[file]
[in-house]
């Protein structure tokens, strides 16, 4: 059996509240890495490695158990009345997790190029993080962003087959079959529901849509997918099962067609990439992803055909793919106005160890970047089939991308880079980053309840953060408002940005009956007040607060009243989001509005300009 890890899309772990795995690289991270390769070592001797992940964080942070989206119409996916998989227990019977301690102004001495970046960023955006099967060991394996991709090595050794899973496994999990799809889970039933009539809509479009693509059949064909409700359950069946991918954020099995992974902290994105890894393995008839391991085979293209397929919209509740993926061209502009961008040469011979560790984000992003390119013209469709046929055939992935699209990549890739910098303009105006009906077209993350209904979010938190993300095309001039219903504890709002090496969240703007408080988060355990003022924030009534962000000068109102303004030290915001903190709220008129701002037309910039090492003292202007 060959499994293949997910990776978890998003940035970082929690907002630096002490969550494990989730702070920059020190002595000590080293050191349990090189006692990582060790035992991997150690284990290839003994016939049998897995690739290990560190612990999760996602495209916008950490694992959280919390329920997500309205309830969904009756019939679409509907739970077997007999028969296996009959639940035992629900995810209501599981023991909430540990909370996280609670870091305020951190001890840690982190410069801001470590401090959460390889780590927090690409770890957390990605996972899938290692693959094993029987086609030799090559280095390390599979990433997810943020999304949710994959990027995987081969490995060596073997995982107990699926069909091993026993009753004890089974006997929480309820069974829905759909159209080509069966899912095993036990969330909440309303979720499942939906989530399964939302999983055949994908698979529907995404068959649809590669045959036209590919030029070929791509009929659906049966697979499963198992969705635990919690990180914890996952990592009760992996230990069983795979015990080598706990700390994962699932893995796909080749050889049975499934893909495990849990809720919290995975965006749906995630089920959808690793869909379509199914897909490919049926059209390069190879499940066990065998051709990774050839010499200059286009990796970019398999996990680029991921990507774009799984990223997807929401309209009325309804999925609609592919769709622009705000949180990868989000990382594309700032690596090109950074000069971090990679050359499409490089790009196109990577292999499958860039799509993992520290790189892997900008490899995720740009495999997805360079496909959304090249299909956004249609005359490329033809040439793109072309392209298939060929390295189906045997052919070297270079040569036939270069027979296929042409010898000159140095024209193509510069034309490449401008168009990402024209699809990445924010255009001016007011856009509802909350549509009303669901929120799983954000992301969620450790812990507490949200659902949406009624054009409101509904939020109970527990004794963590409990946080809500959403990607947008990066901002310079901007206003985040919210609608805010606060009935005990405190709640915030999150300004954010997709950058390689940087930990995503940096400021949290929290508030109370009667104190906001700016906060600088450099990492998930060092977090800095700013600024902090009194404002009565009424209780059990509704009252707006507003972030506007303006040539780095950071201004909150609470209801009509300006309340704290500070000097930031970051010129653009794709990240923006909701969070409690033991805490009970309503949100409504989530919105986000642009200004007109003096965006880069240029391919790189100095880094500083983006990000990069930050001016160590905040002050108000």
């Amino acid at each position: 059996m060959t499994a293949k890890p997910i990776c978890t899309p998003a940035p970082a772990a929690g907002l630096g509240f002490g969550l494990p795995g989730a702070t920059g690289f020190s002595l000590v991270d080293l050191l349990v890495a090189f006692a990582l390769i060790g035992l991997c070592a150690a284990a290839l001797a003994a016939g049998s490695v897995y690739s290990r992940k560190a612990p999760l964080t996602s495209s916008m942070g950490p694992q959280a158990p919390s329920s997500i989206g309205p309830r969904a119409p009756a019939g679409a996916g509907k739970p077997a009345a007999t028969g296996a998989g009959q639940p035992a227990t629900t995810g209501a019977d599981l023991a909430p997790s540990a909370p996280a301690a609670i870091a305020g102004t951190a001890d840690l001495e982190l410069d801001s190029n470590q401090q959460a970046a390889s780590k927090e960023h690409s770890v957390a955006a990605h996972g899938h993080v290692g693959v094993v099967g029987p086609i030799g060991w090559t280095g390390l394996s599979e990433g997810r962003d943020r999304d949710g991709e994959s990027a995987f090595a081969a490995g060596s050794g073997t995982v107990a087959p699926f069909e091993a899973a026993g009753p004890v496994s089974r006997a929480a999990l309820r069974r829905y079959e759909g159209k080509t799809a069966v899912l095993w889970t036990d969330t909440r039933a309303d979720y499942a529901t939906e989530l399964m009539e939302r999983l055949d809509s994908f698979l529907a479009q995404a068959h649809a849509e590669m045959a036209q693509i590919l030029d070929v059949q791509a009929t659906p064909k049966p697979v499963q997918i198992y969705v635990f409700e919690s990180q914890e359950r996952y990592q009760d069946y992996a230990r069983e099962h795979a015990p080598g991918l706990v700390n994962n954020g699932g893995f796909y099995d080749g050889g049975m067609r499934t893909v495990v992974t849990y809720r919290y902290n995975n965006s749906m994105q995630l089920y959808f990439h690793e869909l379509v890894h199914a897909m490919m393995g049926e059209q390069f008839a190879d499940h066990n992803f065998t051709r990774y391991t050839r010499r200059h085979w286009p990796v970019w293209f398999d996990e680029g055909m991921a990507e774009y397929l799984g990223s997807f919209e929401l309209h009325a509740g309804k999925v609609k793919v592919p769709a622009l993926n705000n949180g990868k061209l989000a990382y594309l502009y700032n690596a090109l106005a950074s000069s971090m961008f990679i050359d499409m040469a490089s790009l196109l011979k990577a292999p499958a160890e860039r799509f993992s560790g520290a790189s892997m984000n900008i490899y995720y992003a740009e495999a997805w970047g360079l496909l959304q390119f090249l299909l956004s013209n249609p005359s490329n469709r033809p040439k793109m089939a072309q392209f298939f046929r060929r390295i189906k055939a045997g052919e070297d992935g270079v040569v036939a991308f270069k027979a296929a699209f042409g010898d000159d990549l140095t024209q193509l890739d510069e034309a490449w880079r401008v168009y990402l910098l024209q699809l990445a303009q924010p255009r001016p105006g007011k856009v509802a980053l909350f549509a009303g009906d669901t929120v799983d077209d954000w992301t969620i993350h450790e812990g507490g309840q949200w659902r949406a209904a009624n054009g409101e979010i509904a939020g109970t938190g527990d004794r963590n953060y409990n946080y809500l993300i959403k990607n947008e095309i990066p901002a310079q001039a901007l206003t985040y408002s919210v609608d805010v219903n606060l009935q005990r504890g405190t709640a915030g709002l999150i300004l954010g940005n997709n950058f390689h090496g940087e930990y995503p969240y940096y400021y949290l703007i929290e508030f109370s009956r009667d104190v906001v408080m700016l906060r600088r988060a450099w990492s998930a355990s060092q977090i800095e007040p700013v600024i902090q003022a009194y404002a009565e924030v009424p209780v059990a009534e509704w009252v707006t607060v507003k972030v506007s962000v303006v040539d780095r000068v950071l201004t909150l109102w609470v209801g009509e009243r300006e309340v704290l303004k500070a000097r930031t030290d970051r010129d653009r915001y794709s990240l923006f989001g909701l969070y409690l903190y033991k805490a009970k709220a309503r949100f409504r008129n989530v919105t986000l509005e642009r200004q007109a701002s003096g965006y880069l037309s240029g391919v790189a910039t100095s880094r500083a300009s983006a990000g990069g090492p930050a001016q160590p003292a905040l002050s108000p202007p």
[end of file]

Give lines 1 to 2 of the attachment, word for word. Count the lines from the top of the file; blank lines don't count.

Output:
[in-house]
């Protein structure tokens, strides 16, 4: 059996509240890495490695158990009345997790190029993080962003087959079959529901849509997918099962067609990439992803055909793919106005160890970047089939991308880079980053309840953060408002940005009956007040607060009243989001509005300009 890890899309772990795995690289991270390769070592001797992940964080942070989206119409996916998989227990019977301690102004001495970046960023955006099967060991394996991709090595050794899973496994999990799809889970039933009539809509479009693509059949064909409700359950069946991918954020099995992974902290994105890894393995008839391991085979293209397929919209509740993926061209502009961008040469011979560790984000992003390119013209469709046929055939992935699209990549890739910098303009105006009906077209993350209904979010938190993300095309001039219903504890709002090496969240703007408080988060355990003022924030009534962000000068109102303004030290915001903190709220008129701002037309910039090492003292202007 060959499994293949997910990776978890998003940035970082929690907002630096002490969550494990989730702070920059020190002595000590080293050191349990090189006692990582060790035992991997150690284990290839003994016939049998897995690739290990560190612990999760996602495209916008950490694992959280919390329920997500309205309830969904009756019939679409509907739970077997007999028969296996009959639940035992629900995810209501599981023991909430540990909370996280609670870091305020951190001890840690982190410069801001470590401090959460390889780590927090690409770890957390990605996972899938290692693959094993029987086609030799090559280095390390599979990433997810943020999304949710994959990027995987081969490995060596073997995982107990699926069909091993026993009753004890089974006997929480309820069974829905759909159209080509069966899912095993036990969330909440309303979720499942939906989530399964939302999983055949994908698979529907995404068959649809590669045959036209590919030029070929791509009929659906049966697979499963198992969705635990919690990180914890996952990592009760992996230990069983795979015990080598706990700390994962699932893995796909080749050889049975499934893909495990849990809720919290995975965006749906995630089920959808690793869909379509199914897909490919049926059209390069190879499940066990065998051709990774050839010499200059286009990796970019398999996990680029991921990507774009799984990223997807929401309209009325309804999925609609592919769709622009705000949180990868989000990382594309700032690596090109950074000069971090990679050359499409490089790009196109990577292999499958860039799509993992520290790189892997900008490899995720740009495999997805360079496909959304090249299909956004249609005359490329033809040439793109072309392209298939060929390295189906045997052919070297270079040569036939270069027979296929042409010898000159140095024209193509510069034309490449401008168009990402024209699809990445924010255009001016007011856009509802909350549509009303669901929120799983954000992301969620450790812990507490949200659902949406009624054009409101509904939020109970527990004794963590409990946080809500959403990607947008990066901002310079901007206003985040919210609608805010606060009935005990405190709640915030999150300004954010997709950058390689940087930990995503940096400021949290929290508030109370009667104190906001700016906060600088450099990492998930060092977090800095700013600024902090009194404002009565009424209780059990509704009252707006507003972030506007303006040539780095950071201004909150609470209801009509300006309340704290500070000097930031970051010129653009794709990240923006909701969070409690033991805490009970309503949100409504989530919105986000642009200004007109003096965006880069240029391919790189100095880094500083983006990000990069930050001016160590905040002050108000």